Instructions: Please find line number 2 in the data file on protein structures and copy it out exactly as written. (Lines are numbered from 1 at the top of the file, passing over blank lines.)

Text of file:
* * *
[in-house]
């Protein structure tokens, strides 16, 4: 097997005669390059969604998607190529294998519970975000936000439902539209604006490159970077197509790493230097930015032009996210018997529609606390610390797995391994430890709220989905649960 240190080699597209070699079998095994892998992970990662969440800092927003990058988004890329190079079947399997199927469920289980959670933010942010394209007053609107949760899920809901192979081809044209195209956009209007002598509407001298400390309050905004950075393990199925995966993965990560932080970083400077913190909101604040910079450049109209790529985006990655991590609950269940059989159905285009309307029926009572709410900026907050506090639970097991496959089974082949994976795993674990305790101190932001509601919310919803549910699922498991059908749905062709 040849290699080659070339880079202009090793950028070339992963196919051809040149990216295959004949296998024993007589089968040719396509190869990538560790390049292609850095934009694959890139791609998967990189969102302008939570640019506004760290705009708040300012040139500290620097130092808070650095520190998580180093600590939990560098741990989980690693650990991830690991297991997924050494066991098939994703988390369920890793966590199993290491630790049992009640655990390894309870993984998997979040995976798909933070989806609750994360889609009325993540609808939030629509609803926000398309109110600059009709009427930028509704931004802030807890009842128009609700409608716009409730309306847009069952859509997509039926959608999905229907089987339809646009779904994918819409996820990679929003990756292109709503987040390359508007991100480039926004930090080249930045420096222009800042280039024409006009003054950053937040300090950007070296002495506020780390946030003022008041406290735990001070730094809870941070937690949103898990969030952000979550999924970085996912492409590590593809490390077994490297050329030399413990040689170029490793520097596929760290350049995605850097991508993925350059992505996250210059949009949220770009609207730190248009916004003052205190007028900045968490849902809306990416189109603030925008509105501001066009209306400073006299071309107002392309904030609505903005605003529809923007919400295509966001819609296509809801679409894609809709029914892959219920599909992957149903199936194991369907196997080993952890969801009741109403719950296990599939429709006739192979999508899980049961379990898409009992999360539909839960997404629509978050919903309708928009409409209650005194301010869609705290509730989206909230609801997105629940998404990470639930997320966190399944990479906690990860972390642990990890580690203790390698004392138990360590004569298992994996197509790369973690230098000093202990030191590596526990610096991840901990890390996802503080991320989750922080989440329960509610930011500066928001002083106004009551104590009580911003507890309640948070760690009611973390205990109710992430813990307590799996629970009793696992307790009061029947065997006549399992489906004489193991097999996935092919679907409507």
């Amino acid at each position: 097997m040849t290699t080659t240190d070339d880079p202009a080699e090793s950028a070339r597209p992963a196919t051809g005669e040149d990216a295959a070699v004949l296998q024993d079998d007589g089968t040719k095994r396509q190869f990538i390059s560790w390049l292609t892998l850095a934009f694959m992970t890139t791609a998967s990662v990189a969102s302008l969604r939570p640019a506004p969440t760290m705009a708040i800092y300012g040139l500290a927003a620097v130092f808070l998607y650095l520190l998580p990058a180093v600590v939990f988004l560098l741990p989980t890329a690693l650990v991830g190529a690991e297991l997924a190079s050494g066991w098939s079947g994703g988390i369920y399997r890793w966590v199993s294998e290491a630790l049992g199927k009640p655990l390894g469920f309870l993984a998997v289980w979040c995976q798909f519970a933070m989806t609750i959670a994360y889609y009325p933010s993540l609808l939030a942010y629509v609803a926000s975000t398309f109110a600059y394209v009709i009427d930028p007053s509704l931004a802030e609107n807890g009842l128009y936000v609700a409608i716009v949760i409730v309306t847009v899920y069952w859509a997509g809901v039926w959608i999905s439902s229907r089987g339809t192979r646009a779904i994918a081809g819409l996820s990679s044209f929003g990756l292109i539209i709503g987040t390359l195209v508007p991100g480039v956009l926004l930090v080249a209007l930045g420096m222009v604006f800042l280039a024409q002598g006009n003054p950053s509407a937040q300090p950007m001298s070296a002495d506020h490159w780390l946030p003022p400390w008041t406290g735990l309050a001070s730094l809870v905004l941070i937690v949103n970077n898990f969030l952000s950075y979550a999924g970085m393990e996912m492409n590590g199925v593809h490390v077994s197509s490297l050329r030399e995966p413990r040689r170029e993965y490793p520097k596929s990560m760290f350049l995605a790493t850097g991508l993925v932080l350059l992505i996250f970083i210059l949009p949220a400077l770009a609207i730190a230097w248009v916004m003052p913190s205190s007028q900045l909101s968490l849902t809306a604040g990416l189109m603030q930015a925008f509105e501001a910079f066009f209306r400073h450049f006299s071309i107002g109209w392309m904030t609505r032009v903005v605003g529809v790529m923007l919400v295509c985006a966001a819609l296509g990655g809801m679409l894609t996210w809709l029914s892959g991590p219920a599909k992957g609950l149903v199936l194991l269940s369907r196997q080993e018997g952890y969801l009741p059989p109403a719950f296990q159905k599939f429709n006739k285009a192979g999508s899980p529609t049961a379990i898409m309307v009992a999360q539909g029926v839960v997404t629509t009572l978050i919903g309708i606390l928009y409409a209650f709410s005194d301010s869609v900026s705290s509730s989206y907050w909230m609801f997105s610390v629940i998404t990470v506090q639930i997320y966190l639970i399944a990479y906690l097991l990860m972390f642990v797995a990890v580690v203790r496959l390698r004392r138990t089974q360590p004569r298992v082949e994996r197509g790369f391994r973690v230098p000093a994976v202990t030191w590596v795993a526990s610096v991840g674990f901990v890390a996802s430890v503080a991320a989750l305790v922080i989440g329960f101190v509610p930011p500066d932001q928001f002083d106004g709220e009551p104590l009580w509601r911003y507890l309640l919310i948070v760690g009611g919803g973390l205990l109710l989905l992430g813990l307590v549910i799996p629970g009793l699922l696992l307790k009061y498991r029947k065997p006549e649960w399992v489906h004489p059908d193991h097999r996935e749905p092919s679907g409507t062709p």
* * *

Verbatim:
């Protein structure tokens, strides 16, 4: 097997005669390059969604998607190529294998519970975000936000439902539209604006490159970077197509790493230097930015032009996210018997529609606390610390797995391994430890709220989905649960 240190080699597209070699079998095994892998992970990662969440800092927003990058988004890329190079079947399997199927469920289980959670933010942010394209007053609107949760899920809901192979081809044209195209956009209007002598509407001298400390309050905004950075393990199925995966993965990560932080970083400077913190909101604040910079450049109209790529985006990655991590609950269940059989159905285009309307029926009572709410900026907050506090639970097991496959089974082949994976795993674990305790101190932001509601919310919803549910699922498991059908749905062709 040849290699080659070339880079202009090793950028070339992963196919051809040149990216295959004949296998024993007589089968040719396509190869990538560790390049292609850095934009694959890139791609998967990189969102302008939570640019506004760290705009708040300012040139500290620097130092808070650095520190998580180093600590939990560098741990989980690693650990991830690991297991997924050494066991098939994703988390369920890793966590199993290491630790049992009640655990390894309870993984998997979040995976798909933070989806609750994360889609009325993540609808939030629509609803926000398309109110600059009709009427930028509704931004802030807890009842128009609700409608716009409730309306847009069952859509997509039926959608999905229907089987339809646009779904994918819409996820990679929003990756292109709503987040390359508007991100480039926004930090080249930045420096222009800042280039024409006009003054950053937040300090950007070296002495506020780390946030003022008041406290735990001070730094809870941070937690949103898990969030952000979550999924970085996912492409590590593809490390077994490297050329030399413990040689170029490793520097596929760290350049995605850097991508993925350059992505996250210059949009949220770009609207730190248009916004003052205190007028900045968490849902809306990416189109603030925008509105501001066009209306400073006299071309107002392309904030609505903005605003529809923007919400295509966001819609296509809801679409894609809709029914892959219920599909992957149903199936194991369907196997080993952890969801009741109403719950296990599939429709006739192979999508899980049961379990898409009992999360539909839960997404629509978050919903309708928009409409209650005194301010869609705290509730989206909230609801997105629940998404990470639930997320966190399944990479906690990860972390642990990890580690203790390698004392138990360590004569298992994996197509790369973690230098000093202990030191590596526990610096991840901990890390996802503080991320989750922080989440329960509610930011500066928001002083106004009551104590009580911003507890309640948070760690009611973390205990109710992430813990307590799996629970009793696992307790009061029947065997006549399992489906004489193991097999996935092919679907409507």